2. Yes, Babs. I think the “keeping one’s head down syndrome” comes from working in large organisations and also dealing with the large crowds of commuters at the mainline stations. We do have to stand up for ourselves at some point to get anywhere whether a employees or as business owners when we have no choice if we are going to get anywhere.

    One of the things I most miss about the City, by which I mean the Square Mile, is that really it was like a large village. Walking around at lunchtime I would bump into so many people I knew and would quite often have a chat. That was my old-style network I guess.

  3. I don’t think I’ve improved at all since leaving a fulltime job to start a freelance businessa a few years ago, and I don’t even have the slightest idea how to network. Okay, if i appeared to be like a rabbit going in the opposite direction, would it be effective networking?

    I know the goal of this post is to get people to push themselves and not act like a rabbit, but what deep down you are a rabbit? I’d be curious to know if there are people who continue/continued to follow their introversion type tendancies and in the end do/did well at their business, especially since there are many ways to communicate with people and it doesn’t need to involve constant in person interractions.

    Can’t there be more than one way of doing things? Perhaps be horrible at networking but do well with creating a product or providing a skill?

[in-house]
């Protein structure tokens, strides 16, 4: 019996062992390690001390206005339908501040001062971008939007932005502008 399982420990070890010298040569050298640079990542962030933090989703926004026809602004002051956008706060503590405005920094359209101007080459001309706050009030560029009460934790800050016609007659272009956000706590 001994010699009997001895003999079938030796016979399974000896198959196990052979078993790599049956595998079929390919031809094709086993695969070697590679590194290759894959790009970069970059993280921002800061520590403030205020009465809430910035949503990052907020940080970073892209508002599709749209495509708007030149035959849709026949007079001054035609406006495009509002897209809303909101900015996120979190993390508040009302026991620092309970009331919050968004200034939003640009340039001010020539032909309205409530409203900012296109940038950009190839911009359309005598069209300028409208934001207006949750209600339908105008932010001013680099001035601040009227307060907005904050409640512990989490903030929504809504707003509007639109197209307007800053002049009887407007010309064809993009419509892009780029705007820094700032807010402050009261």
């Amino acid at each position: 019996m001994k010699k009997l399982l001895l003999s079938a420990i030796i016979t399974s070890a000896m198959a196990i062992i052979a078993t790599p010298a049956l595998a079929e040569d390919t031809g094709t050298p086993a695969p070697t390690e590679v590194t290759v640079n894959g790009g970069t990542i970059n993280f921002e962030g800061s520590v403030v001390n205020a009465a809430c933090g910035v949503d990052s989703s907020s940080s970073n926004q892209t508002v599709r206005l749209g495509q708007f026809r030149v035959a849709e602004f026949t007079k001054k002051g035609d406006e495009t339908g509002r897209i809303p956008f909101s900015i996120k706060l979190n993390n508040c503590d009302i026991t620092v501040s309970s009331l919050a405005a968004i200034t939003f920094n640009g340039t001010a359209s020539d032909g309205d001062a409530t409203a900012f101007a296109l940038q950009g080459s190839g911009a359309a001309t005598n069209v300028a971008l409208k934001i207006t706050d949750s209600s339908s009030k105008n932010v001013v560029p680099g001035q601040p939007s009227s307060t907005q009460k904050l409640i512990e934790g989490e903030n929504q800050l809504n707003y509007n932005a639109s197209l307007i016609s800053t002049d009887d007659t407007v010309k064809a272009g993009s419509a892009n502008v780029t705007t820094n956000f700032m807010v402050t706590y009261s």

Or perhaps I’m making an excuse as to why it is far more comfortable to act like a rabbit.

  4. Susan, thanks for your comment. You may be very good at marketing and able to build your reputation through referrals and through your blog. I gather that you use LinkedIn extensively and successfully, having followed your links.

    It seems to me that you are already “out there” networking on-line and getting business. You have already established and positioned your business. With regard to the face-to-face stuff, I started with a small core BNI pre-launch group and I think I was the sixth to join. It was a soft landing in getting to know other local business people, and I learned to “act” or play a version of myself.

    In your business, perhaps local networking may not suit your marketing, but maybe attending the occasional conference in your specialist area might get you started with off-line networking. Only if you want to, of course, because we are all different and have different needs.

  5. Jon,

    Thanks again for sharing your perceptive; I’ve actually revisited the question several times as to whether in person networking should be part of (my) plan, too. I do like your suggestion to approach a small group and I also heard from another small business person that he started his own group, which could also be a way to start small.

    I really like the ‘visit/attend a conference’ idea because I do enjoy my field and even if it doesn’t turn into work, it is also fun to know what is new in the industry.

    I enjoyed this post and will probably tune in from time to time because I like/enjoy the personal stories and anecdotes vs the “do it this way,” because for whatever reason this approach makes me think a bit more about business problems and perspectives.